MEMORANDUM of Understanding. To say the very least.
Three judges of the state Court of Appeals appeared to be on to the wink-wink, nudge-nudge mode of the proposal to build a new sports arena in Sodo.
The question is whether an agreement between Seattle City Hall and a developer to build the arena raced ahead of state environmental laws. Was a legal requirement turned into a pro formaritual?
What the judges noticed, as reported by Seattle Times reporter Lynn Thompson, was the fast and furious efforts to get ready to build an arena in Sodo. Full speed ahead on the paperwork for a grand bureaucratic assumption leavened with public financing.
- Nurse dies from injuries in attack near CenturyLink Field
- Woman knocked unconscious by falling drone during Seattle's Pride parade
- ‘Historic’ tuition cut sets state apart from rest of U.S.
- Residents return to ‘war zone’ in wake of Wenatchee wildfire
- Tukwila group to submit expansion application to NHL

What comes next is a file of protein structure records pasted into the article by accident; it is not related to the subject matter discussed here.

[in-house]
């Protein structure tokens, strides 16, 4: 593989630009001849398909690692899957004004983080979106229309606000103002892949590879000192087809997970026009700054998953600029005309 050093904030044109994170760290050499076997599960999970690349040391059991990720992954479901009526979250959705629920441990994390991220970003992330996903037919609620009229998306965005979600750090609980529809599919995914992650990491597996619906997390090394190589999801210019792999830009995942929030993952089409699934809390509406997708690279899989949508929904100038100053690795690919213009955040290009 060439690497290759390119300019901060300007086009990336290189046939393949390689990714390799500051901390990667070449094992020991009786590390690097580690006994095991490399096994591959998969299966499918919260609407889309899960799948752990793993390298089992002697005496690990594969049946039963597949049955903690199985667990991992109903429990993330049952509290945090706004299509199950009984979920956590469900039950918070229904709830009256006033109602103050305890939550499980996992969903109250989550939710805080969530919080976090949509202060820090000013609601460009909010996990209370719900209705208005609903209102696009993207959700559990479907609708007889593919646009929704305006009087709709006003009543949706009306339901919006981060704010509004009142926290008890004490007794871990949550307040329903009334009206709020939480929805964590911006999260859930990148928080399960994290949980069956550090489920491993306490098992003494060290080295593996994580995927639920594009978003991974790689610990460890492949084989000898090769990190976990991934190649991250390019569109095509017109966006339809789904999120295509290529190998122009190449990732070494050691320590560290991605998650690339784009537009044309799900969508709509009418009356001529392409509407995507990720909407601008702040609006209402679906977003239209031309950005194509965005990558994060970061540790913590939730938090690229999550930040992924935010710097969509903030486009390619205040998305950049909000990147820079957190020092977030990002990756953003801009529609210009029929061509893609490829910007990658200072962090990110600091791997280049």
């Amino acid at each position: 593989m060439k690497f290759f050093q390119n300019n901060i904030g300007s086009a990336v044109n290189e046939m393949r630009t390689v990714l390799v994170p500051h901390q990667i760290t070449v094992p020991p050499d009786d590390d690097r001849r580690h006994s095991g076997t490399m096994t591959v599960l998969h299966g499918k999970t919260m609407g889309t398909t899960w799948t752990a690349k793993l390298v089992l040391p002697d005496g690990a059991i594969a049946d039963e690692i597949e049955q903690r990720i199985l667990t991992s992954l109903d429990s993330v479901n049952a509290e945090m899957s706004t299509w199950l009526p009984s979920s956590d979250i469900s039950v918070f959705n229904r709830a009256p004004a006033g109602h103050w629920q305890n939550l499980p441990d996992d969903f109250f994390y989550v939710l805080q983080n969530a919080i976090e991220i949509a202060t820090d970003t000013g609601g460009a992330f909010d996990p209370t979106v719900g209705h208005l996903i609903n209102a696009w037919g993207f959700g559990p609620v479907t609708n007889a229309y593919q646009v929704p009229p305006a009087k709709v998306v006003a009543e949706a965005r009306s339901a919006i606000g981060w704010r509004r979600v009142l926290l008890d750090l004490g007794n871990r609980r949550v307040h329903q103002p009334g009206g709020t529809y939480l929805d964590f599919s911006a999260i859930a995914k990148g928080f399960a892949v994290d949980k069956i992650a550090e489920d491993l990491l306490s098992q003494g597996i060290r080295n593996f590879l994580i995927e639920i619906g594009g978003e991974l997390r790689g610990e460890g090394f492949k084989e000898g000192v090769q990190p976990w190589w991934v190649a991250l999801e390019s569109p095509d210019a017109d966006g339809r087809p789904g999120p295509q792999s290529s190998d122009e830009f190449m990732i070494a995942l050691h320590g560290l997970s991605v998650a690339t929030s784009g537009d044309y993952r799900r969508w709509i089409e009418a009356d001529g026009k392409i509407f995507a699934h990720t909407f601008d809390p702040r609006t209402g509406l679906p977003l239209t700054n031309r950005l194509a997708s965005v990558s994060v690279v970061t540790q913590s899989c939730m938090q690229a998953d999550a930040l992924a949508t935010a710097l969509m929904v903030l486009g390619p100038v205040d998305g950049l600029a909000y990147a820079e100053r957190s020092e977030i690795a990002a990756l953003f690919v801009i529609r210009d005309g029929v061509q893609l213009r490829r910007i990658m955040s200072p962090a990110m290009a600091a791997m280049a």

Most Read Stories
What about state law that requires an authentic environmental review of other potential sites beyond the one owned by the developer and coveted in the official Memorandum of Understanding?
Longshore and warehouse workers who see their livelihoods in jeopardy if an arena conflicts with Port of Seattle operations raised the question in a legal challenge. A lower court ruled the city’s frenzy of activity was not an issue, because the environmental review only had to be concluded before a final decision.
The case was appealed, and those judges found themselves looking at the actual plans for palace grounds, measured against hypothetical afterthoughts.
Hmm, was someone’s mind already made up?
All of the premeditation came to an abrupt halt when the National Basketball Association refused to serve up a franchise — at least for now.
Still, the questions of environmental rigor, municipal credibility and mockery of state law are in question. The skeptical inquiries are welcome.